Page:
Monday, February 14, 2011

Beating the crowd

This weekend's jaunt brought us to the end of the Parkway. Yes, my friends, Exit Zero, Cape May. Given current work schedules and the need to get far away from the office, what had started as an offhand trip "maybe to Brigantine, maybe someplace else, uh, well, it's been a while since I've been to Avalon, so why not check it out" turned into a trek to the Cape May lighthouse and environs at the southernmost tip of New Jersey. From our starting point in Union County, that's well over 130 miles one way on the Parkway alone.

And, of course, there are sure to be birds there. Being a major rest stop on the Atlantic Flyway, Cape May has become renowned for the sheer variety of avian visitors. Thus, it was a good thing we had the optics with us. We figured we'd hit Avalon and whatever else on the way back.

Now, this trip was interesting in the fact that we were combining shared knowledge of locations, but seeing them from our respective angles. I've spent a few Labor Day weekends staying in the Victorian district of Cape May, hitting the beach, maybe stopping at a few of the nature preserves to check them out, but going very light on the birding. For Ivan, on the other hand, it's been all about the birds.

One thing we seemed to have in common: the ritual pit stop at the Parkway's southernmost rest stop, the Ocean View Service Area. It's my reliable place for getting a Roy Rogers cheeseburger and some Jersey tourist info. Imagine my shock and dismay to find that the Roy Rogers was CLOSED, its counter walled off. It rocked my world. I mean, I understand that I was probably one of the five people who ever bought food there, but come on! Am I expected to stop at the Atlantic City rest area instead? There's no charm to that place at all.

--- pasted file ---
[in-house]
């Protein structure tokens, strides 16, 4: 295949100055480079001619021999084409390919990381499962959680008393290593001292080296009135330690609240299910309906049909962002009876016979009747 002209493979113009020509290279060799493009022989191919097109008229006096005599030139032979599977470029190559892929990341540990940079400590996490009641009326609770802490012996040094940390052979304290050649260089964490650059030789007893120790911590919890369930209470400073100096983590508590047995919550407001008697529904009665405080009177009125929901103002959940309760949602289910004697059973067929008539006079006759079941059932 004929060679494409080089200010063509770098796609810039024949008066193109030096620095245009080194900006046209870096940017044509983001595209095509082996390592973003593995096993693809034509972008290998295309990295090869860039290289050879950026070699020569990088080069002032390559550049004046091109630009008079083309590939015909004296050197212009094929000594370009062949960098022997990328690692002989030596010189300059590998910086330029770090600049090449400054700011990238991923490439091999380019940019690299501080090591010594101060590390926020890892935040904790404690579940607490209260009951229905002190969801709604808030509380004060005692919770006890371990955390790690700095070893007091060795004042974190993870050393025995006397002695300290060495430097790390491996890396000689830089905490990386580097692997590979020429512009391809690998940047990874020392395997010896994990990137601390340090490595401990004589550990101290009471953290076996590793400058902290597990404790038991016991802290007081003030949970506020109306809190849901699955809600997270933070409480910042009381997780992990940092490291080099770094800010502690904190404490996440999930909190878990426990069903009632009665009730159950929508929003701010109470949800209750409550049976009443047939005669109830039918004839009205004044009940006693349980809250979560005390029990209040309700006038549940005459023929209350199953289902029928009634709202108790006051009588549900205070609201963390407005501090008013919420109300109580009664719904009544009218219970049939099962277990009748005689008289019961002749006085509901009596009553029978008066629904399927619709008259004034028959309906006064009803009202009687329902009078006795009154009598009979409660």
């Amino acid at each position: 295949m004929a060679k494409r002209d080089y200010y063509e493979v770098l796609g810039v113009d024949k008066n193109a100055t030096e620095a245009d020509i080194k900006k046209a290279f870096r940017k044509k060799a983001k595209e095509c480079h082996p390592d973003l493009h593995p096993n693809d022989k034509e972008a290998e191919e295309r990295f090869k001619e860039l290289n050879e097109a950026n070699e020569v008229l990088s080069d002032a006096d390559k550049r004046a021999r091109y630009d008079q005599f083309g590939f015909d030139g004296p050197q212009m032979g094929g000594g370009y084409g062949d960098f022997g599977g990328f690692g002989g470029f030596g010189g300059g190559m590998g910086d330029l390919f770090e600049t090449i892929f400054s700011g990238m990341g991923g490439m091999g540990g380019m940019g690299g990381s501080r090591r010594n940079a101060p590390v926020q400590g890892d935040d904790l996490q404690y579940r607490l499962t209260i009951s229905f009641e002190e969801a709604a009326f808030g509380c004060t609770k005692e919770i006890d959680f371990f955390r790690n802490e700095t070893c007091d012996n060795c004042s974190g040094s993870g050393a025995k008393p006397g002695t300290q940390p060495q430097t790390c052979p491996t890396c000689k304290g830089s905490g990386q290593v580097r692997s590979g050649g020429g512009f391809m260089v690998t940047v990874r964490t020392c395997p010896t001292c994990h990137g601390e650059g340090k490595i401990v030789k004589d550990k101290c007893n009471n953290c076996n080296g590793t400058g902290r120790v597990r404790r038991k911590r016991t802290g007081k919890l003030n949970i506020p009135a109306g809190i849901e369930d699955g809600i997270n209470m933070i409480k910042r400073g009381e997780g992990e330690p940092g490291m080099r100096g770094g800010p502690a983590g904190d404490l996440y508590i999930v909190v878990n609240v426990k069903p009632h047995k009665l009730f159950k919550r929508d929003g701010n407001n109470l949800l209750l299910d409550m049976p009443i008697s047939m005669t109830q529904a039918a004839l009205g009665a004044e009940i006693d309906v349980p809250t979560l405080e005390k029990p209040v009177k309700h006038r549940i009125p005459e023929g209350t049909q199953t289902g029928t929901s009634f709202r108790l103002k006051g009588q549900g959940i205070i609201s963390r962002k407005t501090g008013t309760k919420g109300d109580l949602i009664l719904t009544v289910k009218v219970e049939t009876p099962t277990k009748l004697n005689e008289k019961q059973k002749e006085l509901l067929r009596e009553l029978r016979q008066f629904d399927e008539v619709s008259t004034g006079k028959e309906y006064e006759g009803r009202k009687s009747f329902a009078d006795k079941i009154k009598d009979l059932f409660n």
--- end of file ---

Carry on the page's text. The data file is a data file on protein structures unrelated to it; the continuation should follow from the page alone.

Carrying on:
The other nasty thing they did was reconfigure the bathrooms, moving the entrances farther back toward the New Jersey Information center. You can see below that the whole thing is just a little confusing. I could make any number of jokes here about the fact that men never stop for directions, so maybe the only way to do it is to put urinals in the info center, but I'll refrain. (Interestingly, though, Ivan was the one who pointed out the photo op.)

It being winter and all, the Parkway trip was relatively quick and it seemed we were in Cape May in very little time (it probably also didn't hurt that I had company for a trip I usually drive solo -- good conversation does pass the time better than talking to oneself.). A few more miles, a quick stop at one of the Audubon centers, and we were at the Cape May lighthouse in Cape May Point State Park.

The park includes a beach, interpretive center, the lighthouse, a bird observation platform (with emphasis on raptors), a series of paths and, oh yeah, a World War II bunker on the beach. We saw an array of ducks and whatnot on the marshy side of the platform,
but the really remarkable aspect of the stay was the bare ground. Bare meaning NO SNOW.

The temperature was somewhere in the high 40s and had been for most of the previous week, giving the snow pack a good long time to melt away. We marveled in it as we walked along the paths and I took pictures. There's something really liberating about seeing grass or underbrush free of a white coating after so long. You can't help but feel that spring isn't far away. (Were the groundhogs right?)

Of course, I had to do my happy dance along the path at points. When the days are getting longer and the snow has disappeared, what else can you do?

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